Charles Simeon by Max Warren
We have seen how Simeon's pilgrimage began. We have watched the evangelist and the pastor and the teacher at work. We have considered the character of his statesmanship and the principles upon which it was formed. We know that he died full of years, a man respected, reverenced and loved, mighty in influence, who being long dead yet speaketh. What was the secret of his influence, of his strong perseverance ?
The inner springs of a man's actions are sometimes best understood by the revelation of his unconscious hours, those periods when he is not “on parade”, when he is most himself. Amongst Simeon's letters for the year 1822 is one written after his return from a visit to Ireland.
“On the morning of my return,” he writes, “there was as violent a storm as had been known in that sea for twenty years : and already I have seen an account of ten ships lost in it . . . . Through the tender mercy of God I was kept from any apprehensions, having rny mind sweetly employed in travelling between heaven and earth, with all my friends successively in my head; you and yours were not forgotten. I trust that in your best seasons I am not forgotten by you; and I hope that my life is yet preserved for further usefulness in the church of God.”
Here is Simeon, fortunate no doubt in being a good sailor, experiencing a storm at sea, one of no ordinary violence. He knows the helplessness and enforced inactivity of a mere passenger. Tossed in body he forthwith sets out on a parallel journey which will wholly occupy the attention of his mind, “travelling between heaven and earth”, the occasion improved by the good company of all his friends. A deep and abiding concern for people, for their temporal and eternal welfare, a concern that is revealed in his whole voluminous correspondence no less than in this incident, gives one clue to the binding secret of his influence. He was a great intercessor.
Yet that alone was not the whole secret. That “travelling between heaven and earth” was for Simeon the wonderful sequel to the even more wonderful fact that a holy God, at infinite cost to Himself, had made it possible for Simeon and his friends, and all the world, to make that journey. For Simeon this meant that life was adoration. He was always deeply impatient of any religious teaching (he sometimes called it “trifling”) which took attention away from the saving love of God.
“I am a dying man," he once wrote,” and view these things as I shall view them from the bar of judgment. All these things are about religion : but they have very little to do with religion itself. One drachm of contrition, and of simple affiance in the Saviour, and of an admiring and adoring sense of redeeming love, is worth all the knowledge that has been of late conveyed to us on these subjects, and all the feelings that have been generated by the prosecution of them.”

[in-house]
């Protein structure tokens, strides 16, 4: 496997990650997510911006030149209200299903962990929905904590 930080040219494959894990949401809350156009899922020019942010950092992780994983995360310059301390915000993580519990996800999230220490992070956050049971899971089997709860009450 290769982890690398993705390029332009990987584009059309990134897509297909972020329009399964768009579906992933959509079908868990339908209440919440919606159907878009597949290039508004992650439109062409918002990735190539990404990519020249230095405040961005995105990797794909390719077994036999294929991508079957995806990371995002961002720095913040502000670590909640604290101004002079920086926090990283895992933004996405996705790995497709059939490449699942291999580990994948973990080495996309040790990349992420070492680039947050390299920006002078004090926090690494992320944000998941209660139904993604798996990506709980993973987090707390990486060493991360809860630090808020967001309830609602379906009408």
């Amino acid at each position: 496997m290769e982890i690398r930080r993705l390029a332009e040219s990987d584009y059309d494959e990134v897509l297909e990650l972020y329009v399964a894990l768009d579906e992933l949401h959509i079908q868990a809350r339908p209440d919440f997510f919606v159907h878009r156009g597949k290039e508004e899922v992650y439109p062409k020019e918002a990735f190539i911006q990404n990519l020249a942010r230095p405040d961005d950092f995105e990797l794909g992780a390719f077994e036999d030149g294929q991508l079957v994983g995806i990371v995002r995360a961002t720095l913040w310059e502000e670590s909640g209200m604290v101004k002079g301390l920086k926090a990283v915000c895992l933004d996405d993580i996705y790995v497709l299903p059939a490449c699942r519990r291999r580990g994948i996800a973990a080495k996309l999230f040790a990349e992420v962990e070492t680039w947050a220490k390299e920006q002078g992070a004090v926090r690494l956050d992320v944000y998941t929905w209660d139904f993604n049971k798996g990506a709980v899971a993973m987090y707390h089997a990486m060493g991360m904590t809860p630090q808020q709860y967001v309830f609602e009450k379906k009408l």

Writing to his friend Bishop Wilson of Calcutta he gives simple expression to what such adoration involved for himself:
“I love the picture of the heavenly hosts, both saints and angels : all of them upon their faces before the throne. 1 love the Cherubim with their wings before their faces and their feet. I think we hardly set forth this in our sermons as we ought to do. At all events, for me, I feel that this is the proper posture now, and will he to all eternity.”
One of his letters to a Christian in distress sums up his whole philosophy of life, and reveals him as a true practitioner of the soul:
“.... There is another thing that I would suggest . . . namely, that you arc too much occupied in looking at yourself, and too little in beholding the Lord Jesus Christ. It is by the former you arc to be humbled; but it is by the latter that you are to be “changed into the divine image” ( 2 Cor. 3 . I 8). You want a greater measure of holiness to warrant your confidence in the divine promises; when it is only by apprehending those promises that you can attain the holiness you are seeking after (2 Cor. 7.1). You must learn to “glory in your infirmities (so to speak), that the power of Christ may rest upon you”. You are nothing, and it discourages you ; but you must be content to be nothing, that Christ may be ‘all in all’.”
There speaks a man who practised what he preached. His life was a demonstration of the truth of his Gospel. Simeon had no other secret.
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